Q&A on run streaks, heart rate monitors, yoga for runners and more
By Henry Howard
It’s time for another installment of my occasional question and answer articles related to running. I came across the questions below on various social media channels recently and expanded on my initial responses with added perspective here.
Please note that the following is not to be considered medical advice. Consult your physician, dietician or other health-care professional for specific recommendations for you. This is intended to be an overview based on my personal research and experience.
On to the questions and answers:
Question: Is it safe to do a run steak?
Answer: It depends on factors such as the athlete’s goals, fitness level and experience. A run streak can be a good goal for athletes who already have the fitness. Additionally, they would need to do a mix of easy runs to balance their harder workout days. (Alternatively, runners just focused on a run streak could knock off day after day of easy runs.)
Whereas runners who don’t streak would usually have two or three days of rest or cross-training, I would recommend a run streaker do very brief runs on otherwise “rest” days. Ten to 20 minutes would suffice in most cases to achieve the goal of a run for the day.
In fact, one of my athletes recently passed his nine-year running streak anniversary. He has several short 10- to 20-minute runs in his weekly plan, which keep his streak alive.
On the other hand, a few years ago I had an athlete who had mixed goals. She wanted to continue a daily run streak but also sought a PR in her marathon time. From the outset, she struggled to achieve quality runs intended to increase her fitness and speed. She ended up becoming injured, and was unable to continue her streak or pursue a PR.
Question: How do you know when your shoes have had it? I'm sure everyone's mileage varies, what do others look out for?
Answer: There are lots of variables to answer this question. The brand of shoe, where the miles are accumulating (roads, trails or a mix) and the runner’s stride. It’s a wide range but generally I expect my running shoes to last between 300 and 600 miles before breaking down.
One test I use is to hold the shoe in one hand and gently push by the toe end toward the laces. If the shoe bends too easily, it’s likely time to retire them.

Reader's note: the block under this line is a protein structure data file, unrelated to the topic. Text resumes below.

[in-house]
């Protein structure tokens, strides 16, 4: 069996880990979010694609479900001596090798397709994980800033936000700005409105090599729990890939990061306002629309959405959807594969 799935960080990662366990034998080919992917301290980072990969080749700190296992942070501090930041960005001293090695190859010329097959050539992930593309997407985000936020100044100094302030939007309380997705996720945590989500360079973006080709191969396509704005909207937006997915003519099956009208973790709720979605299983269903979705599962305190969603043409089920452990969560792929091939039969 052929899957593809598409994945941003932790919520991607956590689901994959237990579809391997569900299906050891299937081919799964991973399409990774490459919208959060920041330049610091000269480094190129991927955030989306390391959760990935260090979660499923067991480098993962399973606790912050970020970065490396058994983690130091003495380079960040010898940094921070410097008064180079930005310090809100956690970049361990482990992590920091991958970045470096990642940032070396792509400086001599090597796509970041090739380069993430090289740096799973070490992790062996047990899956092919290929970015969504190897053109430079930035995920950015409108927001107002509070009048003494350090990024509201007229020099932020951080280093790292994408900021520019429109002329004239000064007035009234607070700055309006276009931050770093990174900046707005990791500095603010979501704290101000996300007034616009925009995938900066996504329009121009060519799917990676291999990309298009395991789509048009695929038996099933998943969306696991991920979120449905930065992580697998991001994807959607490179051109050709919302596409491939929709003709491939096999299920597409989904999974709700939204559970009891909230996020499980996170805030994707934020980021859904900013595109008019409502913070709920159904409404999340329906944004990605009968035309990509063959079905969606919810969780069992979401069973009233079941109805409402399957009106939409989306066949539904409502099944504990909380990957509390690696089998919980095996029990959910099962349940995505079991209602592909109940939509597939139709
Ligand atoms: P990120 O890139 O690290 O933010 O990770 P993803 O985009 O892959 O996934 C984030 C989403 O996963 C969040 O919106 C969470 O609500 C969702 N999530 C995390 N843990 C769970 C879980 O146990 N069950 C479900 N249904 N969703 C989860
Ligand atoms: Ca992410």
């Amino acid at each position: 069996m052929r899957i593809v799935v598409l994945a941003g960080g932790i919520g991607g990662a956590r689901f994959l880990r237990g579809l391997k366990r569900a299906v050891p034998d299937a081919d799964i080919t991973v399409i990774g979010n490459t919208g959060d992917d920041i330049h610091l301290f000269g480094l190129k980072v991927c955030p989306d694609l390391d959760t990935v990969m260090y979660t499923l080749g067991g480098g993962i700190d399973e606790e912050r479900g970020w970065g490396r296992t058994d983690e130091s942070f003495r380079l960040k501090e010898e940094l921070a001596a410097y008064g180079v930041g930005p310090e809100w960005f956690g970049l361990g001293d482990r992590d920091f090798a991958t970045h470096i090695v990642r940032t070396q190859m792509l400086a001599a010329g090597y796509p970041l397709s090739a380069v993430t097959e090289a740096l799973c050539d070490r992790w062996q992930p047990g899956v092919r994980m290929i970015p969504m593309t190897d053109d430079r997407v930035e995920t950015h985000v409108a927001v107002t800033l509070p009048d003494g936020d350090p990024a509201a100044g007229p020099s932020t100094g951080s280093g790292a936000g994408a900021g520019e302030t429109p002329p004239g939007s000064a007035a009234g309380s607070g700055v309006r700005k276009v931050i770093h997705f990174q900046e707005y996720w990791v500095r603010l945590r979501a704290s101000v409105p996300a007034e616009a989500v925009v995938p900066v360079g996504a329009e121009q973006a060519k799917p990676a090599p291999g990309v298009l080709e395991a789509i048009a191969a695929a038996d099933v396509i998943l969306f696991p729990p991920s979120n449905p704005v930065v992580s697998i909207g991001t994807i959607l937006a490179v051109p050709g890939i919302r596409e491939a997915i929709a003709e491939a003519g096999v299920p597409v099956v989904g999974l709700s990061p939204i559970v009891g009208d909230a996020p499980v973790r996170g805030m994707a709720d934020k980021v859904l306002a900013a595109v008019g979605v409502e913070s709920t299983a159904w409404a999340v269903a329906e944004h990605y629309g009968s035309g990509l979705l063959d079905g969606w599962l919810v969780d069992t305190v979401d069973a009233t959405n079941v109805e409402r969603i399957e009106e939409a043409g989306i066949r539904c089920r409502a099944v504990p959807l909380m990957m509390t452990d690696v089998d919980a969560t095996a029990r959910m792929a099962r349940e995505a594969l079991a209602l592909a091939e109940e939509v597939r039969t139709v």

Question: I’ve heard that yoga is good for runners. Why? And how do I begin?
Answer: When I first added yoga to my training schedule twice a week, I gained flexibility, increased my recovery time and built in some much-needed meditation time. All of those elements combine to make yoga a dynamic cross-training tool.
Among the most beneficial poses for runners is the pigeon pose. Here’s a good guide on how to do it properly. To begin, I would recommend checking out the vast collection of videos on YouTube that you can follow along with in the comfort of your own home. I prefer yin yoga, which is a gentle practice where the moves are held longer to promote recovery in the muscles.
For more on why yoga is a great cross-training tool for runners, check out my previous interview with Jenny (Maier) DeNucci. A runner and yogi, she gives practical advice on the practice and how it can benefit you.
Question: Should I be doing strength training, or will it negatively impact my running?
Answer: Adding strength training into your training plan will only benefit your running, as long as you do it wisely. Recently, I published a four-part series on strength training (all the links can be found in the final installment).
In the third part, I interviewed running coach, Boston Marathon qualifier and nurse Angie Spencer. She answered questions related to concerns runners have about how lifting weights may make runners too bulky, slow then down or other factors.
In short, by adding strength training a couple of times a week you will help strengthen the muscles and support system, thereby improving your changes to grow as a runner.
Question: I have my long run scheduled for tomorrow and it is supposed to be raining. Should I just run it in the rain, move it back a day or complete it on the treadmill?
Answer: It's up to you, of course. But as long as it is safe, I would recommend running in the rain. After all, we can't dictate what the weather will be like on race day. Training in nasty — but not dangerous — weather builds confidence and helps us prepare for anything on race day.
That said, if it is storming hard, feel free to move it to Sunday. And if there is lightning, definitely wait it out or run Sunday outside.
I would definitely not do the 20 miles on the treadmill. While that would build mental toughness for sure, a 20-miler should be a good quality run that is hard to duplicate on the treadmill. (And, I’m going out on a limb here, but I’m guessing your race will not be held on a treadmill. The long runs should aim to mimic race day conditions as much as possible.)
So, if it’s safe, definitely embrace the suck and head outside in the rain. Avoid lightning or other dangerous situations by waiting or moving the run back a day.
If you like my advice and are looking for a running coach, I currently have some openings. Feel free to connect with me and we can set up a free, no-obligation consultation to see if we are a good fit.